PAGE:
Friday, December 31, 2010


I tend to drive in silence more often than not; a concept that used to have me pretty well hyperventilating.  My ignition was basically attached to the radio knob; it went on before my seatbelt. Brian never, ever has a radio on when he drives and I thought he was downright weird. If for some reason, I was alone in a vehicle with no radio, it made me feel anxious and antsy. I’m not sure how it happened, but now I never think to turn it on. Sometimes it even catches me off guard that it’s an option.  ‘Hey! I could listen to the radio!!’ It is now a treat rather than the norm.

I have found, in silence, that I am a thousand times more observant when I’m driving. That’s not necessarily a good thing, because it’s not the road that I’m observing. It’s the sky and the trees and photographs. I tend to view my surroundings in 4x6. I truly do. I've noticed that I translate my world into what my lens would capture. It’s all light and shadow and composition with a view to zoom and crop. It has become an unintentional obsession that I am searching for the photograph in the scene, as if it is one single piece of a gigantic puzzle.  I’m pleased when I find it, until I realize that I don’t have a camera with me and then the delight changes to regret.

I have grown comfortable with the silence in my car. I see the photos more clearly without the distraction of voices. Other voices - I still have my own that I have difficulty muting. I try to direct them when I get that uninterrupted opportunity. I say: 'Okay, we've got this time, let’s think about how we’re going to get organized, get focused, get productive.’  I force my thoughts in that direction, as it seems that they don’t offer themselves up otherwise. Lately, that file seems to be generally buried at the bottom of an overwhelmingly massive pile.

When my thoughts drift … now actually, that is a totally inaccurate word … my thoughts don’t drift – they jump, they leap, they pole vault, they scramble and tumble. Drift sounds gentle and pensive.  Mine are hyperactive.  I can see those little suckers in there, gorging themselves on chocolate and then running about like maniacs, totally wild and out of control. They are not lazily drifting.  See … I just did it there.  I have totally forgotten where I was going with this.

Oh yes ... I was going with ‘Thoughts’, and how, as I was driving along in the silence, a random thought popped into my head.  “ LISTEN. Your word is Listen.

Say What?’ I responded, because it's rude not to answer. ‘What are you talking about?’ ‘Your WORD is LISTEN. Oh yeah … it had completely slipped my mind that for the last couple years I have picked a word. The new year was just on the horizon and it was time again. My mind had not gone anywhere in the vicinity of that subject. It is quite cool when the ‘pop up’ is relevant and timely. It could have just as easily surfaced in mid-March. The message was clear - my word  picked me. It happened like that last year too – also in the radio free zone of the car. Last year's word was EMBRACE.  I did.  The word for 2009 was SEE ... did that too.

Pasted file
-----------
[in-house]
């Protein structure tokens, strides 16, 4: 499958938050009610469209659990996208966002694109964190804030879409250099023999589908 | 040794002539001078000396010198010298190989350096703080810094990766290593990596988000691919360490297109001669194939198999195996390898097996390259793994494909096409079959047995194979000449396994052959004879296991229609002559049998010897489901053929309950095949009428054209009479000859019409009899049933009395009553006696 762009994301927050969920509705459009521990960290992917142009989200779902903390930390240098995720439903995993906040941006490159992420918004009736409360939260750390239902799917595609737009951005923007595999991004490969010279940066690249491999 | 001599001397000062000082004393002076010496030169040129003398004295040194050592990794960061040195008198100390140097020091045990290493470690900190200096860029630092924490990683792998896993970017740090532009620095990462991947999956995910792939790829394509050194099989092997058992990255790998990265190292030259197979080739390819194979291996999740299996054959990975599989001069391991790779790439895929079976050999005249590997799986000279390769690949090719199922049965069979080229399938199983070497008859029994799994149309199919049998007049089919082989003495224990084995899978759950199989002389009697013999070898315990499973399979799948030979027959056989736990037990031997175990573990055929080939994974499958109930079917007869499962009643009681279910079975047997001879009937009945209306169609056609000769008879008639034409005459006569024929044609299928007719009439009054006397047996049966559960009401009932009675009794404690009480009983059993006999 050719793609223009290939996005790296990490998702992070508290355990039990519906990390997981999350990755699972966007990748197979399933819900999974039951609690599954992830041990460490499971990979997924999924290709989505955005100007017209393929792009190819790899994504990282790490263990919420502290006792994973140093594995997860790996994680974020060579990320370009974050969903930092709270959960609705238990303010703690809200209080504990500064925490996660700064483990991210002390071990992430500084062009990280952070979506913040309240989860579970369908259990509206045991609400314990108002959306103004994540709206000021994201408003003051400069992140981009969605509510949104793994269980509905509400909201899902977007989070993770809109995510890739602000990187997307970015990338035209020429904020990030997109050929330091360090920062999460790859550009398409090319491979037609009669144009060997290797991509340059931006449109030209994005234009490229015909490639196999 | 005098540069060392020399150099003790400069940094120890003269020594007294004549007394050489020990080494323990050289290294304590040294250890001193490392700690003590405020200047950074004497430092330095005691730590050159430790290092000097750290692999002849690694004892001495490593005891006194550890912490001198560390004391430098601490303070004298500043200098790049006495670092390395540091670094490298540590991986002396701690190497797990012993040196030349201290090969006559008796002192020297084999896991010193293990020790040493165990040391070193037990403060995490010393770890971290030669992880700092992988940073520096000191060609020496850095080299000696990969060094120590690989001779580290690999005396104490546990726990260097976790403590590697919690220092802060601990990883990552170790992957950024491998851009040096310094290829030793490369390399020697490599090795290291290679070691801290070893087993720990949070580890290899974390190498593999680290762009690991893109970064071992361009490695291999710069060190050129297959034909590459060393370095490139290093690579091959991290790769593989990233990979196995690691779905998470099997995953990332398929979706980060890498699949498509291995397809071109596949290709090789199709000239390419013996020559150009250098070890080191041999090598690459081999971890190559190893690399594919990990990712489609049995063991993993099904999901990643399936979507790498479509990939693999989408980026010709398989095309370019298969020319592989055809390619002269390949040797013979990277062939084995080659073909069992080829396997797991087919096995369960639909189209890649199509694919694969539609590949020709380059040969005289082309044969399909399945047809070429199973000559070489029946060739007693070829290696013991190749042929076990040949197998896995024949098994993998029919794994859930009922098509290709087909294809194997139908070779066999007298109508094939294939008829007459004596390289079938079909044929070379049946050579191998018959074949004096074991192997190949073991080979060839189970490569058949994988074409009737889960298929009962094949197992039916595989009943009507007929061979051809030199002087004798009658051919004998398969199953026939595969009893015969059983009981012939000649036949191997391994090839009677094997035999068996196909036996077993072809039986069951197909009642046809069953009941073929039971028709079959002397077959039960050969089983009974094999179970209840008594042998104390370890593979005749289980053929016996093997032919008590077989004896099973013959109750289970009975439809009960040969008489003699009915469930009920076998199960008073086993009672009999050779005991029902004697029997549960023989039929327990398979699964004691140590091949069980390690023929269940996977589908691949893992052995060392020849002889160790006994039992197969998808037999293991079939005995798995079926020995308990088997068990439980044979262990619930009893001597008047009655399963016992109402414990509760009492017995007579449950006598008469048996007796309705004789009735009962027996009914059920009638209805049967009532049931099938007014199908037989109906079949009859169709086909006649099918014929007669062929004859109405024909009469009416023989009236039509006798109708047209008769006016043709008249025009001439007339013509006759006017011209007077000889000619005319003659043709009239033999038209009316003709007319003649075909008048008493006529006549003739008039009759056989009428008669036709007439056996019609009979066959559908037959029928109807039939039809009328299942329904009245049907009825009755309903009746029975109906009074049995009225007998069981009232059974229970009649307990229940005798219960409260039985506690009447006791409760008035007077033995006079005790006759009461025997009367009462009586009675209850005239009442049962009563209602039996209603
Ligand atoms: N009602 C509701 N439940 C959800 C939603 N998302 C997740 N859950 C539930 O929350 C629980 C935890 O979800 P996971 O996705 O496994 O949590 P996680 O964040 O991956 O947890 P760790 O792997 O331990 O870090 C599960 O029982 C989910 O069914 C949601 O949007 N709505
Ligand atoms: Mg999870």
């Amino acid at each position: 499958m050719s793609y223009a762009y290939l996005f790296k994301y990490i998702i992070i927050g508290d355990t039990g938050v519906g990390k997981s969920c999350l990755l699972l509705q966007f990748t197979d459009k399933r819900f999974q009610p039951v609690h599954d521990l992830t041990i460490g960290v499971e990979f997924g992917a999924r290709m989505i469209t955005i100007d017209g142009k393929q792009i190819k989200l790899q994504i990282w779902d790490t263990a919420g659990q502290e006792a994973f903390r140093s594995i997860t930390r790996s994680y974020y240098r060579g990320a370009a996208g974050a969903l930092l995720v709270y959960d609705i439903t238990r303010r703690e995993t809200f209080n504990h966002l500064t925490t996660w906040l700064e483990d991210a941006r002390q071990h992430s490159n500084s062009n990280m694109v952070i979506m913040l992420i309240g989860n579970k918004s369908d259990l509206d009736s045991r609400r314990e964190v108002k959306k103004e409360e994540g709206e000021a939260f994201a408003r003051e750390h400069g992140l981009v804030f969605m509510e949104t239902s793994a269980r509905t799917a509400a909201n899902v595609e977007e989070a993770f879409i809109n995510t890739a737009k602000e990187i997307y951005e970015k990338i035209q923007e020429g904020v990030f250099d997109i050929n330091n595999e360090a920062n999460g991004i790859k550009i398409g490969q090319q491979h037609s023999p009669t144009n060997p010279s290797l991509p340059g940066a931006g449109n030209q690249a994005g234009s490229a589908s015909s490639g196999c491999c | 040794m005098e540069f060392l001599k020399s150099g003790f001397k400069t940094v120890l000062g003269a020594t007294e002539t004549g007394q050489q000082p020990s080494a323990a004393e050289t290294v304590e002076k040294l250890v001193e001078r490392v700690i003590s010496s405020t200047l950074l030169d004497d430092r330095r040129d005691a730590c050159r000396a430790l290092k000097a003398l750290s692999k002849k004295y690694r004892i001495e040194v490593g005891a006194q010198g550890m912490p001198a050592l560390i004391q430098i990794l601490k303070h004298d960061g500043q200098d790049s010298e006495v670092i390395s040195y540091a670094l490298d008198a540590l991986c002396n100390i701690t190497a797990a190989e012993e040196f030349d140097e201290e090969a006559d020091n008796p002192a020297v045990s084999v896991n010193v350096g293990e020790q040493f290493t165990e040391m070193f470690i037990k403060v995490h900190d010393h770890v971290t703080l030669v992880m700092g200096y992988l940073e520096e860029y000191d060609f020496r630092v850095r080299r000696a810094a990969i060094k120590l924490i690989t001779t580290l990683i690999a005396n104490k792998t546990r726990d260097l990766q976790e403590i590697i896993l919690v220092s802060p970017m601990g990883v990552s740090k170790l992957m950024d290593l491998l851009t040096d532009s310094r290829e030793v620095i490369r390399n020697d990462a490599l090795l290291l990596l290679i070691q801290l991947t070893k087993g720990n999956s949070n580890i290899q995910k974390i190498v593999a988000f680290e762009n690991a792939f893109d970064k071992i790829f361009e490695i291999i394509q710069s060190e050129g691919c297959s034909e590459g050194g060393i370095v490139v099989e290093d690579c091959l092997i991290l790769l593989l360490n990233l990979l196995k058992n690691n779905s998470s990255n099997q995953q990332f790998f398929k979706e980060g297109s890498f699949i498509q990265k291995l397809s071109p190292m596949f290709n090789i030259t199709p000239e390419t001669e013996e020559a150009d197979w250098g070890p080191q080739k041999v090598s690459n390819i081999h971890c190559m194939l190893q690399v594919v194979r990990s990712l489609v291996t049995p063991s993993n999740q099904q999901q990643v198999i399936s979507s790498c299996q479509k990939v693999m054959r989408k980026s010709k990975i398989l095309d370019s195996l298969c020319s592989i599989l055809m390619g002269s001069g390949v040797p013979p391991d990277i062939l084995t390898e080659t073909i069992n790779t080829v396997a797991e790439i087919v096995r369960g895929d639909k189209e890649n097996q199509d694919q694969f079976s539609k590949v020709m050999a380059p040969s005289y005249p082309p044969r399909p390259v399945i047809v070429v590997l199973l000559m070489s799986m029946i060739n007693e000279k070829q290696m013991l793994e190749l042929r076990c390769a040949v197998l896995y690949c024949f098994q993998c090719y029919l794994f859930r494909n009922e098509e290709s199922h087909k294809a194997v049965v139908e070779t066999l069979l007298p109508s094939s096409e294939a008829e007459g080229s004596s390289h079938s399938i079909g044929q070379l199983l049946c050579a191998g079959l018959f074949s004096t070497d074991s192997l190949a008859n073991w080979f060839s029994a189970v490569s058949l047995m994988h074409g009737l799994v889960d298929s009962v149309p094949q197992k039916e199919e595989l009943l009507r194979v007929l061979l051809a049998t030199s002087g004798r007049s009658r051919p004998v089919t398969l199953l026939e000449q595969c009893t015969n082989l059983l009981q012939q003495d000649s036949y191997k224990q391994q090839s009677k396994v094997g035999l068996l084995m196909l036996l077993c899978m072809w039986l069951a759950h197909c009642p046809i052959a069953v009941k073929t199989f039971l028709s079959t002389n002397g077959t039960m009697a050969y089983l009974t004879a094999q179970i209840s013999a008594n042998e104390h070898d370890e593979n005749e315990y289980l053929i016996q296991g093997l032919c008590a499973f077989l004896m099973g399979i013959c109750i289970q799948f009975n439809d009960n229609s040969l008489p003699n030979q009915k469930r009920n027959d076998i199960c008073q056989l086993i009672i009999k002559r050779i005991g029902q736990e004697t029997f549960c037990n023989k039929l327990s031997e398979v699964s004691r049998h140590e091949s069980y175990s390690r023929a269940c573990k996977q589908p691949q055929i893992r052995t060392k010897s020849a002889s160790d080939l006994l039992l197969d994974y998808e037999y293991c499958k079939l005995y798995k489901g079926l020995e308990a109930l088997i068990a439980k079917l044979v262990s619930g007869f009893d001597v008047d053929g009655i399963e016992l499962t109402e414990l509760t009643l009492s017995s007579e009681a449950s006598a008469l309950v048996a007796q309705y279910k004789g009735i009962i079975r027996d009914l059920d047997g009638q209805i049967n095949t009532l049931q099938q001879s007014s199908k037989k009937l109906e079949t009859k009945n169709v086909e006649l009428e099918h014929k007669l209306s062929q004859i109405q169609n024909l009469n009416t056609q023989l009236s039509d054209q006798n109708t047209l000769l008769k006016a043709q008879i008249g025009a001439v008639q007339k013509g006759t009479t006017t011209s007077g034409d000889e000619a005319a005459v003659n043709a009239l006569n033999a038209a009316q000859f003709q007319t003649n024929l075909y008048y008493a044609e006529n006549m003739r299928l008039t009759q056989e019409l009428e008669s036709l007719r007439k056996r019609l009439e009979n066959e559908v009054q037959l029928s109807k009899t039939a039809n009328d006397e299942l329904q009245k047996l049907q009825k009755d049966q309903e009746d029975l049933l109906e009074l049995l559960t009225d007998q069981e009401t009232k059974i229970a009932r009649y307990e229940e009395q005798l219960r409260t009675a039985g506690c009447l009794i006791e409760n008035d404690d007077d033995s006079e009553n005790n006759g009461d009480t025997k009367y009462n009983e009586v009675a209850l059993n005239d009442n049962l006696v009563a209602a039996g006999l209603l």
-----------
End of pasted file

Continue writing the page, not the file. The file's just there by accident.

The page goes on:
For 2011 … I am to Listen.

Listen to the words and needs of others. Listen to the sounds of nature. Listen to my own heart and instinct.  Listen is a soft and gentle word. Hushed.
SILENT and LISTEN are spelled with the same letters.

The radio will remain OFF.

Sunday, December 26, 2010

Close But No Cigar

I almost did it. Or at least for a minute, I thought I did.

For the first time in the history of my being responsible for Christmas, I almost had all the presents wrapped before Christmas day.  I was almost ready.

Year after year, for 37 of them, I would find myself on Christmas Eve day feeling stressed and rushed; irritated with myself that I was needing to spend five or six hours wrapping gifts, baking cookies and sometimes still shopping.  Every single year I would growl and grumble at myself and say ‘NEXT YEAR I will have all this done and will leisurely enjoy the pre-Christmas season. I will have everything bought, wrapped, baking done, the house clean and I will sit and bask in the glow of the Christmas lights.’

Has never, ever happened … even once.

When I was surrounded by kids and critters, we lived on fast forward. Constant chaos.  I never caught up with the laundry in 20 years. There was much stuff, much activity; days were a blurr of motion and commotion.  I had to accept that peace and serenity were concepts that were unattainable and unrealistic and for the most part, I didn’t care. But I carried an expectation of myself to give my children the vision or at least the illusion, that Christmas was magical, beautiful and peaceful- for even the briefest of moments. Just the calm before the storm, but a glimpse of possibility ... "how-things-could-be".

It’s that darn television’s fault.  All those people – perfectly ready when friends and neighbours would drop in … house sparkling, stockings hung; them - all pleasant and smiley in their Christmas prettiness … hair combed, make up perfect and children sweetly smiling in red velvet dresses and socks that matched. I knew it even smelled good in there – like freshly baked gingerbread cookies. Never scotch tape and wrapping paper strewn everywhere, mish-mash piles of plastic bags with unwrapped gifts, and plain old ordinary, grilled-cheese sandwich life happening.